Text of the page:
Medical Training

Medical training is taken very seriously in Hogg Motorsport and all crew maintain their own CPD folder. 

All crew have a Motorsport Medical Technician qualification from Elite Medical Service Ltd.

The majority of the crew hold a full Motorsport UK Race and Rally rescue licence. Crew members have completed AED (Automatic External Defibrillator) and courses in medical gases, manual handling and Fire fighting training. Hogg Motorsport also work closely with the Island's Statutory Ambulance Service with whom they have an MoU [ Memorandum of Understanding] in the event of a Major Incident. This may consist of providing Ambulances and crew to transport people to hospital, assisting at the scene and taking part in Training exercises with the Statutory emergency servicees.

During the year, monthly medical AND Rescue training takes place - both on medical injuries but also on all the various equipment the vehicles carry. If a crew member is ever unsure of anything, then individual sessions can be held.


Rescue Training

The Hogg Rescue Crew Chief leads practical Rescue Training half a dozen times a year. Here the crew can practice extricating casualties from a vehicle in the safest way possible. During the exercise, the whole scenario is 'paused' several times so that the crew can discuss what each of them is doing, and if they can improve. This allows a lot more to be learnt rather than finding out at the end. All the crew take turns in being casualties as it increases their awareness at how casualties will feel with all the vibrations and noise around them in real life.

Several Guests are usually invited along to experience what the Rescue Crew actually do. This ranges from people from St John Ambulance on the Island who may also attend incidents with us to local Doctors and Paramedics who again may be out on duty with us. This gives them the experience to see what conditions they may be working in and to also have a go at using the cutting equipment under supervision.

For some of the local Car Rallies, UK Rescue Units come over to the island to assist, so this proves to be useful in viewing other Rescue Units and their equipment to see what other crews are using.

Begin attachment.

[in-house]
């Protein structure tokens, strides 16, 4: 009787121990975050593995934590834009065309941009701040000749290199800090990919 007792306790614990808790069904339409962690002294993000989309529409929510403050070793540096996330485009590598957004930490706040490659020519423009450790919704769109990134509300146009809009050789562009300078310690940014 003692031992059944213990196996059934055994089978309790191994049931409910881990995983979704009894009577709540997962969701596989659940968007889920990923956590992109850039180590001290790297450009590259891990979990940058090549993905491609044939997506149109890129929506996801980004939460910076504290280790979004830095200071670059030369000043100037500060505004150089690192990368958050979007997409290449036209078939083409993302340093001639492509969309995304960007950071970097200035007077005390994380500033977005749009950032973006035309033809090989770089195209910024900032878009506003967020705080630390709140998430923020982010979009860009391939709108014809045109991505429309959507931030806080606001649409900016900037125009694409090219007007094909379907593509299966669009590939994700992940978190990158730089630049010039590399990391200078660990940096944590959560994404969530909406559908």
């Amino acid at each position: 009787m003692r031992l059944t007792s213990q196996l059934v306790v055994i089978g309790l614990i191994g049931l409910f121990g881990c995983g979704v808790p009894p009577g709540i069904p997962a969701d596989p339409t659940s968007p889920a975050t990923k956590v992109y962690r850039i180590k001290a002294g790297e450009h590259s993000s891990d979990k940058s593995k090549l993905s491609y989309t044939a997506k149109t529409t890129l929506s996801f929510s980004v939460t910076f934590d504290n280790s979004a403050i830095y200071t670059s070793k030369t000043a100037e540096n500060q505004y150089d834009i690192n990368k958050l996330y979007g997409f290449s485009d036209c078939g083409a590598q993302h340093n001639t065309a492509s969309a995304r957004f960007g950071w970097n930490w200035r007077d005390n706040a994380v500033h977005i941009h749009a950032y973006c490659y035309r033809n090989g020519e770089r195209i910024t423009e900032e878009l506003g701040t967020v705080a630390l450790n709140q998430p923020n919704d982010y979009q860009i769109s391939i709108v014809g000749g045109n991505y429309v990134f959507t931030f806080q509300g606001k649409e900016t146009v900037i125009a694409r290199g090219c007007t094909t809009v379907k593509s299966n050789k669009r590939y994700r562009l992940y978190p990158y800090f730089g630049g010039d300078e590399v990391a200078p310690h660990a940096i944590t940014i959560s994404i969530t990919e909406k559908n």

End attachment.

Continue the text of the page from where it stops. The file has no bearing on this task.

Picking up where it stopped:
Other Training

Each year in January, Hogg Motorsport organise a training weekend or attend one in Lancaster. Saturday is spent with Seminars and Practical lessons on all aspects of Motorsport. Sunday's training involves extrication moulages for all the crew. We also undertake Fire training at the Island's Airport Fire Training Ground. The Hogg Crew attend to actually set a car on fire!

Hogg Motorsport support the two Emergency AirMed Helicopters used for various motorsport events throughout the year including the TT, Classic TT, Manx Grand Prix and Billown course events. This involves meeting the helicopters at the Nobles Hospital Helipads, unloading the casualties whilst the engine and rotors are still running and transporting them the short distance into Accident and Emergency.
Before each event, training takes place so all crew members know the safety procedures for dealing with helicopters and also practicing unloading casualties. Whilst directly underneath the rotors, you cannot hear anything apart from the engines so all communication has to be visual. Everyone needs to know exactly what is going on.

6 members of Hogg Motorsport also travelled to Silverstone for the British Formula One Grand Prix in 2004 and 2005 to act as one of the three Extrication Teams. This is a specialist job for which the crew specially trained. An Extrication Teams purpose is to travel around the course in the event of an incident and using special straps and harnesses, lift the driver out of a Formula One car while still in their seat. This protects any back or neck injury they may have obtained during the crash. Whilst at Silverstone, the crew had 3 demanding days of being on duty from 7am until 6pm out on the course. This also involves the crew travelling to Silverstone a month or so before the Grand Prix to practice the extrications. On the first day at the actual Grand Prix, the team had to perform an exercise in front of the FIA Formula One Medical Delegate to demonstrate they are up to the exacting standards required both in the time taken to complete the extrication but also the safe handling of the casualty. It has to be remembered if it were done for real, there would be millions of TV viewers watching and there would not be time to make a mistake!